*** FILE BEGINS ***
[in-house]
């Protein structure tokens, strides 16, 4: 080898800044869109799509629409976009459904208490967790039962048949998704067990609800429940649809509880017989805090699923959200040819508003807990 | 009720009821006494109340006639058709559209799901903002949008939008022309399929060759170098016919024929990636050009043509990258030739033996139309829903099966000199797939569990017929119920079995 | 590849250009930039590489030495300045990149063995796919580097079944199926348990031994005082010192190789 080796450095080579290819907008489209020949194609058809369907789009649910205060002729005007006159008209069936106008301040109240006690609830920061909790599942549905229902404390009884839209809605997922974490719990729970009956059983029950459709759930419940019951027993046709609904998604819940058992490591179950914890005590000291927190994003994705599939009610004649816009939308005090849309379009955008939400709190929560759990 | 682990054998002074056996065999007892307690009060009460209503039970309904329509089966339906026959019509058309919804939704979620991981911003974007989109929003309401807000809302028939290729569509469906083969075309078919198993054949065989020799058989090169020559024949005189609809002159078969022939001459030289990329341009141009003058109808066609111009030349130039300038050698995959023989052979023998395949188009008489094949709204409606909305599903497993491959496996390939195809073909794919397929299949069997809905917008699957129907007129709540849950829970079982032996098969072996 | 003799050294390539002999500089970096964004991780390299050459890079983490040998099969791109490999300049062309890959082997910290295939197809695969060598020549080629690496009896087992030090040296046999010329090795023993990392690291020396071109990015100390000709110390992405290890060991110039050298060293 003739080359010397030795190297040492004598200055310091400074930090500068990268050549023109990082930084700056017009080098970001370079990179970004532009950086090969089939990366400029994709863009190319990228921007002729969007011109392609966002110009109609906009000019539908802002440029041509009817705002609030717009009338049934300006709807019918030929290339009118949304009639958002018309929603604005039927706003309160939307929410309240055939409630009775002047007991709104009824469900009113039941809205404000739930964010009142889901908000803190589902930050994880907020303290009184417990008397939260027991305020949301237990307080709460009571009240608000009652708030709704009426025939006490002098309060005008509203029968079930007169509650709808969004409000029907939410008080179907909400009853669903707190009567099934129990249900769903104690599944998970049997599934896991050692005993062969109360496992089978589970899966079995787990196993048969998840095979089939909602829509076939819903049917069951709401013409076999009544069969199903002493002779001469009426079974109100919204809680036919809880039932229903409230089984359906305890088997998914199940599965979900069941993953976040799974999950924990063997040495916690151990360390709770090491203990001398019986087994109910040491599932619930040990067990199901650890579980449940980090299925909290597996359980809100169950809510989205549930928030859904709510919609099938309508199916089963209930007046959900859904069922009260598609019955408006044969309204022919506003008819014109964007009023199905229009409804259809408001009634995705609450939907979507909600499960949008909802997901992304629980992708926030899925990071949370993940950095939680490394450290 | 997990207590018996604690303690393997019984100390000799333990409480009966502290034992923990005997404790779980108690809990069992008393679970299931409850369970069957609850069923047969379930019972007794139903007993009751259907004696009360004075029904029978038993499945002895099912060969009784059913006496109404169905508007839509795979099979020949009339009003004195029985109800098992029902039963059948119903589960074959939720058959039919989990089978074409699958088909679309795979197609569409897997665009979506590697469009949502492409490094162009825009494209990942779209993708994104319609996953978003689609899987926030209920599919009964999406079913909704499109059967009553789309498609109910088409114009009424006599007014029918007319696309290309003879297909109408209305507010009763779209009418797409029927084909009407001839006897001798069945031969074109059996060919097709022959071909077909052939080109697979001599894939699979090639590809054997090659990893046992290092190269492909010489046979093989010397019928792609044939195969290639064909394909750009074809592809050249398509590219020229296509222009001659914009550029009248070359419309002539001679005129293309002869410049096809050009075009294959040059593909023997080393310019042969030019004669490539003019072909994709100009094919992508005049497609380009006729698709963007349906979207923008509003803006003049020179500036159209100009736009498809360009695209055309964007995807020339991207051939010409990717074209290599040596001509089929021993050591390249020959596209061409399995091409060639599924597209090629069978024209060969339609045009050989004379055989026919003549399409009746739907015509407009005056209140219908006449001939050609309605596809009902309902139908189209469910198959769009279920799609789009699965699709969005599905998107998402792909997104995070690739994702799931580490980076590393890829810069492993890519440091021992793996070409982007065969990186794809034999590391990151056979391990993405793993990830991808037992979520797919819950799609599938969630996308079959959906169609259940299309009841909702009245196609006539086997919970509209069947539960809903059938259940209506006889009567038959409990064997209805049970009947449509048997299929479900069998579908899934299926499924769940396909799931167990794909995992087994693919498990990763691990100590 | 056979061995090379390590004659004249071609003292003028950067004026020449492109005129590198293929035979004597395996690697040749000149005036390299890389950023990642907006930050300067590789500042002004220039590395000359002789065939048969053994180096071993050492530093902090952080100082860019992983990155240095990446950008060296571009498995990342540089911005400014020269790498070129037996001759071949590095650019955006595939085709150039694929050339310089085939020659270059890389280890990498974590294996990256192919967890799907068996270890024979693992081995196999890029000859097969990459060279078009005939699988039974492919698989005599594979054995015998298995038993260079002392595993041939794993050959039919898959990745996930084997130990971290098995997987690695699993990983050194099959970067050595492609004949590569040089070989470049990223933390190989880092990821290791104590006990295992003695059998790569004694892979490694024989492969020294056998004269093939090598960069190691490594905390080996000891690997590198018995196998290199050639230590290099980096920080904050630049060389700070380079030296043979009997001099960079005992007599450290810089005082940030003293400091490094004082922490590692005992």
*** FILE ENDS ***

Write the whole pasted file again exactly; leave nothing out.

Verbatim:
[in-house]
């Protein structure tokens, strides 16, 4: 080898800044869109799509629409976009459904208490967790039962048949998704067990609800429940649809509880017989805090699923959200040819508003807990 | 009720009821006494109340006639058709559209799901903002949008939008022309399929060759170098016919024929990636050009043509990258030739033996139309829903099966000199797939569990017929119920079995 | 590849250009930039590489030495300045990149063995796919580097079944199926348990031994005082010192190789 080796450095080579290819907008489209020949194609058809369907789009649910205060002729005007006159008209069936106008301040109240006690609830920061909790599942549905229902404390009884839209809605997922974490719990729970009956059983029950459709759930419940019951027993046709609904998604819940058992490591179950914890005590000291927190994003994705599939009610004649816009939308005090849309379009955008939400709190929560759990 | 682990054998002074056996065999007892307690009060009460209503039970309904329509089966339906026959019509058309919804939704979620991981911003974007989109929003309401807000809302028939290729569509469906083969075309078919198993054949065989020799058989090169020559024949005189609809002159078969022939001459030289990329341009141009003058109808066609111009030349130039300038050698995959023989052979023998395949188009008489094949709204409606909305599903497993491959496996390939195809073909794919397929299949069997809905917008699957129907007129709540849950829970079982032996098969072996 | 003799050294390539002999500089970096964004991780390299050459890079983490040998099969791109490999300049062309890959082997910290295939197809695969060598020549080629690496009896087992030090040296046999010329090795023993990392690291020396071109990015100390000709110390992405290890060991110039050298060293 003739080359010397030795190297040492004598200055310091400074930090500068990268050549023109990082930084700056017009080098970001370079990179970004532009950086090969089939990366400029994709863009190319990228921007002729969007011109392609966002110009109609906009000019539908802002440029041509009817705002609030717009009338049934300006709807019918030929290339009118949304009639958002018309929603604005039927706003309160939307929410309240055939409630009775002047007991709104009824469900009113039941809205404000739930964010009142889901908000803190589902930050994880907020303290009184417990008397939260027991305020949301237990307080709460009571009240608000009652708030709704009426025939006490002098309060005008509203029968079930007169509650709808969004409000029907939410008080179907909400009853669903707190009567099934129990249900769903104690599944998970049997599934896991050692005993062969109360496992089978589970899966079995787990196993048969998840095979089939909602829509076939819903049917069951709401013409076999009544069969199903002493002779001469009426079974109100919204809680036919809880039932229903409230089984359906305890088997998914199940599965979900069941993953976040799974999950924990063997040495916690151990360390709770090491203990001398019986087994109910040491599932619930040990067990199901650890579980449940980090299925909290597996359980809100169950809510989205549930928030859904709510919609099938309508199916089963209930007046959900859904069922009260598609019955408006044969309204022919506003008819014109964007009023199905229009409804259809408001009634995705609450939907979507909600499960949008909802997901992304629980992708926030899925990071949370993940950095939680490394450290 | 997990207590018996604690303690393997019984100390000799333990409480009966502290034992923990005997404790779980108690809990069992008393679970299931409850369970069957609850069923047969379930019972007794139903007993009751259907004696009360004075029904029978038993499945002895099912060969009784059913006496109404169905508007839509795979099979020949009339009003004195029985109800098992029902039963059948119903589960074959939720058959039919989990089978074409699958088909679309795979197609569409897997665009979506590697469009949502492409490094162009825009494209990942779209993708994104319609996953978003689609899987926030209920599919009964999406079913909704499109059967009553789309498609109910088409114009009424006599007014029918007319696309290309003879297909109408209305507010009763779209009418797409029927084909009407001839006897001798069945031969074109059996060919097709022959071909077909052939080109697979001599894939699979090639590809054997090659990893046992290092190269492909010489046979093989010397019928792609044939195969290639064909394909750009074809592809050249398509590219020229296509222009001659914009550029009248070359419309002539001679005129293309002869410049096809050009075009294959040059593909023997080393310019042969030019004669490539003019072909994709100009094919992508005049497609380009006729698709963007349906979207923008509003803006003049020179500036159209100009736009498809360009695209055309964007995807020339991207051939010409990717074209290599040596001509089929021993050591390249020959596209061409399995091409060639599924597209090629069978024209060969339609045009050989004379055989026919003549399409009746739907015509407009005056209140219908006449001939050609309605596809009902309902139908189209469910198959769009279920799609789009699965699709969005599905998107998402792909997104995070690739994702799931580490980076590393890829810069492993890519440091021992793996070409982007065969990186794809034999590391990151056979391990993405793993990830991808037992979520797919819950799609599938969630996308079959959906169609259940299309009841909702009245196609006539086997919970509209069947539960809903059938259940209506006889009567038959409990064997209805049970009947449509048997299929479900069998579908899934299926499924769940396909799931167990794909995992087994693919498990990763691990100590 | 056979061995090379390590004659004249071609003292003028950067004026020449492109005129590198293929035979004597395996690697040749000149005036390299890389950023990642907006930050300067590789500042002004220039590395000359002789065939048969053994180096071993050492530093902090952080100082860019992983990155240095990446950008060296571009498995990342540089911005400014020269790498070129037996001759071949590095650019955006595939085709150039694929050339310089085939020659270059890389280890990498974590294996990256192919967890799907068996270890024979693992081995196999890029000859097969990459060279078009005939699988039974492919698989005599594979054995015998298995038993260079002392595993041939794993050959039919898959990745996930084997130990971290098995997987690695699993990983050194099959970067050595492609004949590569040089070989470049990223933390190989880092990821290791104590006990295992003695059998790569004694892979490694024989492969020294056998004269093939090598960069190691490594905390080996000891690997590198018995196998290199050639230590290099980096920080904050630049060389700070380079030296043979009997001099960079005992007599450290810089005082940030003293400091490094004082922490590692005992």